Flypaper effect

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The flypaper effect is a concept from the field of public finance that suggests that a government grant to a recipient municipality increases the level of local public spending more than an increase in local income of an equivalent size.[1] When a dollar of exogenous grants to a community leads to significantly greater public spending than an equivalent dollar of citizen income: money sticks where it hits, like a fly to flypaper.[2] Grants to the government will stay in the hands of the government and income to individuals will stay with these individuals.


The concept was first described in a metaphorical way by Arthur Okun in response to the research of his colleague Edward Gramlich, which was published in 1979 as The Stimulative Effects of Intergovernmental Grants. Gramlich, together with Courant and Rubinfeld, sought an explanation for the phenomenon that nonmatching grants stimulate much more local spending per dollar of grant than does income going to private citizens within the community. The flypaper effect in this paper is defined as: "bureaucrats and politicians find it easier to avoid cutting taxes when the government receives revenue-sharing monies than they do to raise taxes when some exogenous event raises the income of the community."[3]

In this case, the finding was that a grant from federal government to local government would raise spending of that local government by a greater amount than an equivalent increase in local income.[3] Local public resources come from both fiscal transfers from the central government in the form of grants and from the income of individuals. Henderson and Gramlich specified the demand equations of individuals by maximizing their utility subject to that individual's income constraint, which is specified as the sum of personal income and the individual's share of his government's unconstrained fiscal transfers. This specification would mean that the individual income and the individual's share of the fiscal transfers would have an identical impact on spending. The Flypaper effect however suggests that this is not the case. This can be described as an anomaly since it is difficult to rationalize: one would expect that a government grant and an equivalent increase in local income to have the same effect.[4]


A common explanation of the flypaper effect has a focus on the role of public officials. It was first argued by Niskanen that public officials tend to maximize their budgets by the budget-maximizing model. As public officials are budget maximizers, the bureaucrats have no incentive to inform citizens about the true level of grant funding that a community receives. If public officials conceal this information, they may trick citizens into voting for a higher level of funding than would have otherwise been the case. In this respect, the flypaper effect occurs because citizens are unaware of the true budget constraint.[5]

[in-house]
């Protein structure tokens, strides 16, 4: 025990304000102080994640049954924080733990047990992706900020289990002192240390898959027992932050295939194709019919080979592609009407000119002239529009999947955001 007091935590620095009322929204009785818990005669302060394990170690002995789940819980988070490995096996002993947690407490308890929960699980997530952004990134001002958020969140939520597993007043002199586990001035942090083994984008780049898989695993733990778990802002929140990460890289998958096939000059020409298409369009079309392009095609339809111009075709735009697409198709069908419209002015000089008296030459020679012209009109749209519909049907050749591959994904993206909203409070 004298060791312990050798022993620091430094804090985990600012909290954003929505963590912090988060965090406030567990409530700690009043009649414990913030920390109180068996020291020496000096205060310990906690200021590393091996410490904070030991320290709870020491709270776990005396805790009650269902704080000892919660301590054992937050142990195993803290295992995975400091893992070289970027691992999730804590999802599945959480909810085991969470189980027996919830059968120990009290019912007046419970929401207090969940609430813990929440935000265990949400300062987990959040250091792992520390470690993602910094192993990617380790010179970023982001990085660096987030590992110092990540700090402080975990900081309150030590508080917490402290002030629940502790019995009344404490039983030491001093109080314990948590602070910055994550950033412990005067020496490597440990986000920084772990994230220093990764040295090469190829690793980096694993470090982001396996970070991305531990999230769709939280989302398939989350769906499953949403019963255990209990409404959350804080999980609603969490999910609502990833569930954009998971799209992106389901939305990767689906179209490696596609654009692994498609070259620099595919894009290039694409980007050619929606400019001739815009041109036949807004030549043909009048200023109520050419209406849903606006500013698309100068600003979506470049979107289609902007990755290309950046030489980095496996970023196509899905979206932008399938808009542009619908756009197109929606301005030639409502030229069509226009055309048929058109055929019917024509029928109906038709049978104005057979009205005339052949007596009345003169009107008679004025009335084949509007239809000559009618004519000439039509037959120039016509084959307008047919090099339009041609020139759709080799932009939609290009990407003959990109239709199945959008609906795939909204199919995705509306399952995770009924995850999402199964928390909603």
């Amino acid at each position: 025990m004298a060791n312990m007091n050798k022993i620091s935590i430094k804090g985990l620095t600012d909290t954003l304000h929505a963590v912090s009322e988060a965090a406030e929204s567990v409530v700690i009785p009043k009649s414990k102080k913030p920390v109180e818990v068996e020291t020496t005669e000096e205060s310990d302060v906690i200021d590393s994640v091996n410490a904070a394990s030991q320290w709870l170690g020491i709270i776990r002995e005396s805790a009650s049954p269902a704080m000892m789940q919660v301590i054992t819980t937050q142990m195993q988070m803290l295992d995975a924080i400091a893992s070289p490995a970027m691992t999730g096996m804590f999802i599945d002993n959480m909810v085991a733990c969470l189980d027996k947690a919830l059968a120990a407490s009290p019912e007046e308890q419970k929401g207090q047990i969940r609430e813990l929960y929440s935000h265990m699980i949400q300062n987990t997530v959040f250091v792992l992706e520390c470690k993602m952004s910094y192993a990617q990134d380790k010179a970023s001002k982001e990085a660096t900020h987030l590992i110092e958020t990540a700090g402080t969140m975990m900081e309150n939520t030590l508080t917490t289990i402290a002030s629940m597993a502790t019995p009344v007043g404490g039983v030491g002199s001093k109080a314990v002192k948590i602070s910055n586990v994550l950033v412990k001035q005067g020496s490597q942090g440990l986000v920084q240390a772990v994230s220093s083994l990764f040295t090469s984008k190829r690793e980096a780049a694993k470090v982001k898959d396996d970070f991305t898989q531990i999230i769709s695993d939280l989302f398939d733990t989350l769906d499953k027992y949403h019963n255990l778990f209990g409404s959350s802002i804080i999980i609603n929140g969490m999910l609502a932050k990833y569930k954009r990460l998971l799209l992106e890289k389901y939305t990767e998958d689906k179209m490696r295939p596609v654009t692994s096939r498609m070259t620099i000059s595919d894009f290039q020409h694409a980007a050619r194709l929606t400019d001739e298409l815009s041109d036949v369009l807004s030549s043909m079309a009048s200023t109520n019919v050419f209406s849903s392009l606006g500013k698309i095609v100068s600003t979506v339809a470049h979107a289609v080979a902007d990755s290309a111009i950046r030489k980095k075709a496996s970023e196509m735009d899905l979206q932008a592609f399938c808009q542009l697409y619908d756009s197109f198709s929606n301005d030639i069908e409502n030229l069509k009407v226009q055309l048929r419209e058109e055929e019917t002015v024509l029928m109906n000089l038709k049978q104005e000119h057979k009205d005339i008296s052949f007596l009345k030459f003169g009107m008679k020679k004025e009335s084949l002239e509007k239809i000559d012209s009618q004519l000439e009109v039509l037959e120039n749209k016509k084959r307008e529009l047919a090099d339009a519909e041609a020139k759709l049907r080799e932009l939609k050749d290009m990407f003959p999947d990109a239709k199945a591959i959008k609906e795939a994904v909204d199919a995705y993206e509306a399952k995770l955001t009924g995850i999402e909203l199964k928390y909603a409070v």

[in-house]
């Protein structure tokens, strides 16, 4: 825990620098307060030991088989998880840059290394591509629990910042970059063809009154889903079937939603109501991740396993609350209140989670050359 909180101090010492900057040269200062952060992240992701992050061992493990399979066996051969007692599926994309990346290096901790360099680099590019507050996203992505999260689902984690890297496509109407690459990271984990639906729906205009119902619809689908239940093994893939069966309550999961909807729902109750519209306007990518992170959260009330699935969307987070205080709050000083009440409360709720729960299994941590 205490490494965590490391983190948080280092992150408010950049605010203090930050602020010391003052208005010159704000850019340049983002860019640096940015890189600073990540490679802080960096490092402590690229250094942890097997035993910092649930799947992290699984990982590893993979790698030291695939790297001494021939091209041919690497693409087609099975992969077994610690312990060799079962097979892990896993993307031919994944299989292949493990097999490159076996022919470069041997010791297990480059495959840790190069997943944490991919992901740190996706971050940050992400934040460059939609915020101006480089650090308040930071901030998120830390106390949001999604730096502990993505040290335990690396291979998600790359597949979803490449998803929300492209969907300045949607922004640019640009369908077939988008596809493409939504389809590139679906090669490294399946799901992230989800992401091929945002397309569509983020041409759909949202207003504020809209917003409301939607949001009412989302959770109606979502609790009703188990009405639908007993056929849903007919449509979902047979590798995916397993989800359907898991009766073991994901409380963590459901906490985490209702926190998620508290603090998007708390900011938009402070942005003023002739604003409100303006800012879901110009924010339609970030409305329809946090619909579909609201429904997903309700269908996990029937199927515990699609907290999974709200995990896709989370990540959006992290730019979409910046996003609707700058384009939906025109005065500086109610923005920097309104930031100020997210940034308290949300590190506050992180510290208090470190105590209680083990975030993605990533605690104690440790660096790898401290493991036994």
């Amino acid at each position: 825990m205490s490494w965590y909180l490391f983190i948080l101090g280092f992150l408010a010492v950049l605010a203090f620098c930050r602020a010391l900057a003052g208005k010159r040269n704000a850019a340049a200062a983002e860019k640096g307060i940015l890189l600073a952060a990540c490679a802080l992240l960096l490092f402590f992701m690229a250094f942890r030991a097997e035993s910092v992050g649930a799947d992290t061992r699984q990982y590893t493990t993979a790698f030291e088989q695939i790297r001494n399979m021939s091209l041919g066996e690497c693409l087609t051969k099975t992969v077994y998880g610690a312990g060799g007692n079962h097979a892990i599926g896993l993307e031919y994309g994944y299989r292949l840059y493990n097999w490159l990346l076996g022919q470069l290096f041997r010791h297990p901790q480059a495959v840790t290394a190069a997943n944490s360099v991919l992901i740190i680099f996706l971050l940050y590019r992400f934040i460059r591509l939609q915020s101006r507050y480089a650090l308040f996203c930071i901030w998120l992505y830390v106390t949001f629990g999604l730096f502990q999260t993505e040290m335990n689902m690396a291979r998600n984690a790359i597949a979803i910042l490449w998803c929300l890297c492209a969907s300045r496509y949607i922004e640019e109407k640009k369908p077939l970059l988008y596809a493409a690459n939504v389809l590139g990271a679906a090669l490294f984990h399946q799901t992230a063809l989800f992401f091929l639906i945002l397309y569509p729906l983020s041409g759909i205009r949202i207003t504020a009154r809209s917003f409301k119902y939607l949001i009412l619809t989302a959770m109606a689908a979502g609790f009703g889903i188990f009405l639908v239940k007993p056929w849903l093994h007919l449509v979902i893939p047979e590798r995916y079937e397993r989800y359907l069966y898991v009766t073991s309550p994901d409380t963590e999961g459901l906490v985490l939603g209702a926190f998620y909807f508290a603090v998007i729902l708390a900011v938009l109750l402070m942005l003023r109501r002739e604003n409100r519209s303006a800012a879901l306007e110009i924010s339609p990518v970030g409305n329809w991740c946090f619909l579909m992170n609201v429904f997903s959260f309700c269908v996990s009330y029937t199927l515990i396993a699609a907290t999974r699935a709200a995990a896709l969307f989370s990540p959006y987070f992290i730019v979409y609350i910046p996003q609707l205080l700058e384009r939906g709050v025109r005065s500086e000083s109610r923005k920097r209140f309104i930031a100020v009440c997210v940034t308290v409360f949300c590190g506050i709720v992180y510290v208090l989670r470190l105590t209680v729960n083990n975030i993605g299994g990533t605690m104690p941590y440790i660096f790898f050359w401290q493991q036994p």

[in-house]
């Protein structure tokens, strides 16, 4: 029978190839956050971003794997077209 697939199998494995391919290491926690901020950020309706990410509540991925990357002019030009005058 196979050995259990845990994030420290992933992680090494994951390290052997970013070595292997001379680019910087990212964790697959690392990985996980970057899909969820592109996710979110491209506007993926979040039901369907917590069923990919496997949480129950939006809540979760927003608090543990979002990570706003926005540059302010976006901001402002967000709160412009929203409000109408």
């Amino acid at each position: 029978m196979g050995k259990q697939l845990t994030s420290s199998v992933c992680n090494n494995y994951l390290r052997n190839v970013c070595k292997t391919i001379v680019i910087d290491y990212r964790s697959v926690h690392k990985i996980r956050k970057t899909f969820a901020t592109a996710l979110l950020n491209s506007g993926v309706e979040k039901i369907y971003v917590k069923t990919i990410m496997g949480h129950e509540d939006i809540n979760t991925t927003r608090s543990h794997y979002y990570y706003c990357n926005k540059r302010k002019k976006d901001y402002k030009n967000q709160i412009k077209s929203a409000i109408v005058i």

Other explanations offered are that it could be a data-problem or an econometric problem. It is possible that matching grants have been noted as non-matching grants in statistical data or that there is some omitted variable bias present.[2]

Empirical evidence[edit]

Ever since the flypaper effect was first suggested multiple researchers have tried to establish empirical evidence for the phenomenon. Most studies find that indeed that a dollar received by the community in the form of a grant results in greater public spending than a dollar increase in community income.[2]

The original research performed by Courant, Gramlich and Rubinfeld was the first study to find an empirical result that would support the flypaper effect. Later research found that not all non-matching grants are perceived by the community which would therefore support the flypaper effect.[6]

A study by Fafchamps, McKenzie, Quinn and Woodruff (2014) demonstrates the flypaper effect using a randomized trial in Ghana, comparing cash transfers to in-kind transfers.[7]

See also[edit]


  1. ^ Alexander Kalb (March 2010), "The impact of intergovernmental grants on cost efficiency: theory and evidence from German municipalities", Economic Analysis & Policy, 40 (1)
  2. ^ a b c Robert P. Inman (December 2008), "The Flypaper Effect", NBER Working Paper Series (14579)
  3. ^ a b Courant, Gramlich, Rubinfeld (1979), "The Stimulative Effects of Intergovernmental Grants" (PDF), Fiscal Federalism and Grants-in-Aid, archived from the original (PDF) on 2010-07-14{{citation}}: CS1 maint: multiple names: authors list (link)
  4. ^ James R. Hines; Richard H. Thaler (1995), "Anomalies: The Flypaper Effect", The Journal of Economic Perspectives, 9 (4): 217–226, doi:10.1257/jep.9.4.217, JSTOR 2138399
  5. ^ Harvey S. Rosen; Ted Gayer (2010), Public Finance (Ninth ed.), New York, McGraw-Hill education, ISBN 978-007-126788-5
  6. ^ James M. Enelow; Melvin J. Hinich (29 June 1990), Advances in the Spatial Theory of Voting, Cambridge USA, University Press, ISBN 0-521-35284-3
  7. ^ Fafchamps, Marcel; McKenzie, David; Quinn, Simon; Woodruff, Christopher (January 2014). "Microenterprise growth and the flypaper effect: Evidence from a randomized experiment in Ghana". Journal of Development Economics. 106: 211–226. doi:10.1016/j.jdeveco.2013.09.010. ISSN 0304-3878.